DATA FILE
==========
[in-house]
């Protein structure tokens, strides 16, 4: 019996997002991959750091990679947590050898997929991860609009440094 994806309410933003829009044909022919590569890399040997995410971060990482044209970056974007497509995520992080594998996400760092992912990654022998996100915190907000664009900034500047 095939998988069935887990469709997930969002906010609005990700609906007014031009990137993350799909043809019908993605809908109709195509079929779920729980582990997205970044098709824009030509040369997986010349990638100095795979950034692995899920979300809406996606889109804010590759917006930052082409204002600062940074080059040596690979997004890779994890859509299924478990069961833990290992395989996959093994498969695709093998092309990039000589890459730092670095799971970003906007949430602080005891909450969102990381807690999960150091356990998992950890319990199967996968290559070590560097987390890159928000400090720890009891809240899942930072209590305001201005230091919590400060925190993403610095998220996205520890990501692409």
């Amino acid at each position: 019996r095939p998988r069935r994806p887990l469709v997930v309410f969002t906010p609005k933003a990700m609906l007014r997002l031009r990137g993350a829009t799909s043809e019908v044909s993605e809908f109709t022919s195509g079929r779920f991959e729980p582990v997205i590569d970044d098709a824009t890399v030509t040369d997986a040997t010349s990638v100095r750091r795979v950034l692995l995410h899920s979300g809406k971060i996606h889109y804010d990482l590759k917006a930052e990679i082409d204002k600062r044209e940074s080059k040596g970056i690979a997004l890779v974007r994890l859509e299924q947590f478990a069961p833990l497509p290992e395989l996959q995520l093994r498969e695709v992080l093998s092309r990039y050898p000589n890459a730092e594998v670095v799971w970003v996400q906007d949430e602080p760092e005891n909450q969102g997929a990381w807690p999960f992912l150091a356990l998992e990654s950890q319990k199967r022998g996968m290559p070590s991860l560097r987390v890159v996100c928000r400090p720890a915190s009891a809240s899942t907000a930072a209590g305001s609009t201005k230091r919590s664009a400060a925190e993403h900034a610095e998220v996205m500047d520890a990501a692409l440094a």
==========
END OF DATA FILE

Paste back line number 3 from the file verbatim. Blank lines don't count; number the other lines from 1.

């Amino acid at each position: 019996r095939p998988r069935r994806p887990l469709v997930v309410f969002t906010p609005k933003a990700m609906l007014r997002l031009r990137g993350a829009t799909s043809e019908v044909s993605e809908f109709t022919s195509g079929r779920f991959e729980p582990v997205i590569d970044d098709a824009t890399v030509t040369d997986a040997t010349s990638v100095r750091r795979v950034l692995l995410h899920s979300g809406k971060i996606h889109y804010d990482l590759k917006a930052e990679i082409d204002k600062r044209e940074s080059k040596g970056i690979a997004l890779v974007r994890l859509e299924q947590f478990a069961p833990l497509p290992e395989l996959q995520l093994r498969e695709v992080l093998s092309r990039y050898p000589n890459a730092e594998v670095v799971w970003v996400q906007d949430e602080p760092e005891n909450q969102g997929a990381w807690p999960f992912l150091a356990l998992e990654s950890q319990k199967r022998g996968m290559p070590s991860l560097r987390v890159v996100c928000r400090p720890a915190s009891a809240s899942t907000a930072a209590g305001s609009t201005k230091r919590s664009a400060a925190e993403h900034a610095e998220v996205m500047d520890a990501a692409l440094a």